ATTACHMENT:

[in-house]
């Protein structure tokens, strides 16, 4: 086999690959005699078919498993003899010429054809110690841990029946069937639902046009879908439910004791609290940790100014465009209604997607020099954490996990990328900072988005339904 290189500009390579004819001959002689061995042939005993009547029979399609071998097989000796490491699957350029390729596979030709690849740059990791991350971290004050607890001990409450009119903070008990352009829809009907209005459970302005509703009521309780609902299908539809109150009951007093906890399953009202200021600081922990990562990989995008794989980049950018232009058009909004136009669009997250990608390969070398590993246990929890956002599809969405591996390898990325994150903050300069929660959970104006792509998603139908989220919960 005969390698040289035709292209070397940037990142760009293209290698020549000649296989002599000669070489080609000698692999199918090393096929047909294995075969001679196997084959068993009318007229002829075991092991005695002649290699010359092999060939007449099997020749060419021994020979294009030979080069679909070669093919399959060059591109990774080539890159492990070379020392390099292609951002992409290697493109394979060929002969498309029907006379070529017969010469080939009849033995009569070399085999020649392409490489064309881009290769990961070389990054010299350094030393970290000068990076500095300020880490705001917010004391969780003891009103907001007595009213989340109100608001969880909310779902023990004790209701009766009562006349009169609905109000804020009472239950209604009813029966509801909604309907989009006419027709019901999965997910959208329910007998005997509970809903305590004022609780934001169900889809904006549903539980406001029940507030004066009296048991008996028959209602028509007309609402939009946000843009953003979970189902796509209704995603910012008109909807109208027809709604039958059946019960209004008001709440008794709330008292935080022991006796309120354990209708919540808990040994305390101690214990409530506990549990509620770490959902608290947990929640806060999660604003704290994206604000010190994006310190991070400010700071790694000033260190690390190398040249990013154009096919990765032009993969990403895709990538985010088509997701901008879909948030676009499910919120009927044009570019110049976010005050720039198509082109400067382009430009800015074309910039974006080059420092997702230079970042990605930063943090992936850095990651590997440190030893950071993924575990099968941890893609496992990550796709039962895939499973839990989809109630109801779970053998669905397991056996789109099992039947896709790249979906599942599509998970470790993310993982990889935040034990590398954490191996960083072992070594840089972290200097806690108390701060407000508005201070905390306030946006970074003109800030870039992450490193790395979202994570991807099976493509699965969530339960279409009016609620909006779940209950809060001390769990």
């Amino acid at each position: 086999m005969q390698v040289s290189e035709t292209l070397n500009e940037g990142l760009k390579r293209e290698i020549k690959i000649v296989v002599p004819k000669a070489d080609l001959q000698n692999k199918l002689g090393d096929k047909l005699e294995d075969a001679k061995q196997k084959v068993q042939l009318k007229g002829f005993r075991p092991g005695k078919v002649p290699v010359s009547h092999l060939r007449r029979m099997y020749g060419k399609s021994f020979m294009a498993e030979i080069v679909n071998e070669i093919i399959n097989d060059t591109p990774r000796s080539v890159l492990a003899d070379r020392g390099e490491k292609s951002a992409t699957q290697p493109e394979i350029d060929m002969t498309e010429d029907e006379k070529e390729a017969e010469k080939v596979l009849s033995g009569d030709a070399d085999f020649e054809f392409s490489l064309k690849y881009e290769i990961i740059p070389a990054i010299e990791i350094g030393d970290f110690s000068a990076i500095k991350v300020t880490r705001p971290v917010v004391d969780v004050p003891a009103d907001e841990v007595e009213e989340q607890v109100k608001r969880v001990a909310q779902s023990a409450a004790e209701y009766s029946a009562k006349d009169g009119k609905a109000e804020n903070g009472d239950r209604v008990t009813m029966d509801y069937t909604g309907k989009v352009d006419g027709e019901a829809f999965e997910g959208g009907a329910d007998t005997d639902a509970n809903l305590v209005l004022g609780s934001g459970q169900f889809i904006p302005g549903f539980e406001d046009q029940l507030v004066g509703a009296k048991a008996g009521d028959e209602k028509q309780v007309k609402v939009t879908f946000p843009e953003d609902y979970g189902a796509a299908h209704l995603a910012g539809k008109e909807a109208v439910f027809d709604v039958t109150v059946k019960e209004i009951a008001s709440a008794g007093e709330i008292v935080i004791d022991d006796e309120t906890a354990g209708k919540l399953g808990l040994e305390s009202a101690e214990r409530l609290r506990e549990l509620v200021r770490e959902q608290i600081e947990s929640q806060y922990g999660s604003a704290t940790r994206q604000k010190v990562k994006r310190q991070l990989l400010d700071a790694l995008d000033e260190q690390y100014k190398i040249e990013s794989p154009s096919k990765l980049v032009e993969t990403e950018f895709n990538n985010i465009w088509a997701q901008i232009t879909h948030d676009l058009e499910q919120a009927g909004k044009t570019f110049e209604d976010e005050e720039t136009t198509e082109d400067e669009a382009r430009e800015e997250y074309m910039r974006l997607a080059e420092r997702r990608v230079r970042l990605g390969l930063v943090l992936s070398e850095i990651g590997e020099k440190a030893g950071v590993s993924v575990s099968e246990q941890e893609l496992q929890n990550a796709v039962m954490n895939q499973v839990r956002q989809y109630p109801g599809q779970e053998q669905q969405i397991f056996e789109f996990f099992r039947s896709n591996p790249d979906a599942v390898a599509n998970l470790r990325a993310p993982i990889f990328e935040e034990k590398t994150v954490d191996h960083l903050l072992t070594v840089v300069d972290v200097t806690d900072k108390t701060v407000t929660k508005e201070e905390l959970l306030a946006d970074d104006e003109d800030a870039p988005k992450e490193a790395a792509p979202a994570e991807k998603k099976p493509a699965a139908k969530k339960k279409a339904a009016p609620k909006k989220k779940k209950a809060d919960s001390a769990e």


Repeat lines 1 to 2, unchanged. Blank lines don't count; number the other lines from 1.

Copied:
[in-house]
């Protein structure tokens, strides 16, 4: 086999690959005699078919498993003899010429054809110690841990029946069937639902046009879908439910004791609290940790100014465009209604997607020099954490996990990328900072988005339904 290189500009390579004819001959002689061995042939005993009547029979399609071998097989000796490491699957350029390729596979030709690849740059990791991350971290004050607890001990409450009119903070008990352009829809009907209005459970302005509703009521309780609902299908539809109150009951007093906890399953009202200021600081922990990562990989995008794989980049950018232009058009909004136009669009997250990608390969070398590993246990929890956002599809969405591996390898990325994150903050300069929660959970104006792509998603139908989220919960 005969390698040289035709292209070397940037990142760009293209290698020549000649296989002599000669070489080609000698692999199918090393096929047909294995075969001679196997084959068993009318007229002829075991092991005695002649290699010359092999060939007449099997020749060419021994020979294009030979080069679909070669093919399959060059591109990774080539890159492990070379020392390099292609951002992409290697493109394979060929002969498309029907006379070529017969010469080939009849033995009569070399085999020649392409490489064309881009290769990961070389990054010299350094030393970290000068990076500095300020880490705001917010004391969780003891009103907001007595009213989340109100608001969880909310779902023990004790209701009766009562006349009169609905109000804020009472239950209604009813029966509801909604309907989009006419027709019901999965997910959208329910007998005997509970809903305590004022609780934001169900889809904006549903539980406001029940507030004066009296048991008996028959209602028509007309609402939009946000843009953003979970189902796509209704995603910012008109909807109208027809709604039958059946019960209004008001709440008794709330008292935080022991006796309120354990209708919540808990040994305390101690214990409530506990549990509620770490959902608290947990929640806060999660604003704290994206604000010190994006310190991070400010700071790694000033260190690390190398040249990013154009096919990765032009993969990403895709990538985010088509997701901008879909948030676009499910919120009927044009570019110049976010005050720039198509082109400067382009430009800015074309910039974006080059420092997702230079970042990605930063943090992936850095990651590997440190030893950071993924575990099968941890893609496992990550796709039962895939499973839990989809109630109801779970053998669905397991056996789109099992039947896709790249979906599942599509998970470790993310993982990889935040034990590398954490191996960083072992070594840089972290200097806690108390701060407000508005201070905390306030946006970074003109800030870039992450490193790395979202994570991807099976493509699965969530339960279409009016609620909006779940209950809060001390769990």